In 1960, the exploration of space was still in its infancy. Several years earlier the Soviet Union had launched the first satellite into space. The USA was very eager to catch up, which is why the Soviets were putting themselves under extreme pressure to keep their head start.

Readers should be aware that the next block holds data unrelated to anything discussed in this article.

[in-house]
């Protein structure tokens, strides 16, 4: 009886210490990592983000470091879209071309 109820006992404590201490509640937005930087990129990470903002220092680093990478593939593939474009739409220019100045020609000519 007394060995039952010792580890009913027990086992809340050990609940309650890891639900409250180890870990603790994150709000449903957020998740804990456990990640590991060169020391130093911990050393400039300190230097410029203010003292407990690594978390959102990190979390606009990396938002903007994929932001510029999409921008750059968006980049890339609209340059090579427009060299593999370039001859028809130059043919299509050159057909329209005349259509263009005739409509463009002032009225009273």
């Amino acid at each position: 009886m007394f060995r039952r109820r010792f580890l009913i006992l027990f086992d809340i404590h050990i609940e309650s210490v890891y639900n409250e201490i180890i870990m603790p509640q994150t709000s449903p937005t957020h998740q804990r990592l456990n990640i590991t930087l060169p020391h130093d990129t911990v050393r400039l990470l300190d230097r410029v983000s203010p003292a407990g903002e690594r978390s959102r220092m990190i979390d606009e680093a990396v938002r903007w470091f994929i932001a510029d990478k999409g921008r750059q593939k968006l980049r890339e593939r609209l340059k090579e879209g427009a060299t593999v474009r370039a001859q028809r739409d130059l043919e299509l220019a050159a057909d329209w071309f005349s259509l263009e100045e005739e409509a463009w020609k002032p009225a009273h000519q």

Chief Marshal Nedelin was a Russian military officer ordered to oversee the development of the R-16 missile. While not designated to shoot a man into space, it was still a very important part of the race to space domination. It was supposed to be the first true intercontinental missile and was to have a range of over 6800 miles (11,000km). Nedelin wanted to run the first successful test by November 7th (the anniversary of the Bolshevik Revolution) and encouraged the team of a few hundred people to work as fast as they could. Eventually, he would start sitting at the launch pad and yell orders to the engineers to work faster. Security precautions were completely ignored. Then, on October 24 it happened. A short circuit in the main sequencer of the R-16 set of a chain reaction which triggered the second stage engines and in turn detonated the fuel tanks. The explosion was so powerful that Nedelin and over 100 people around the missile were incinerated immediately. Some unlucky people who were further away would be poisoned by the deadly chemicals which the explosion set free and die after a few very long minutes of excrutiating pain. Coincidentally, the entire catastrophe was filmed. Naturally, the Soviet government was embarrassed and created an elaborate cover up. Details about the Nedelin Catastrophe were made public only several decades later.
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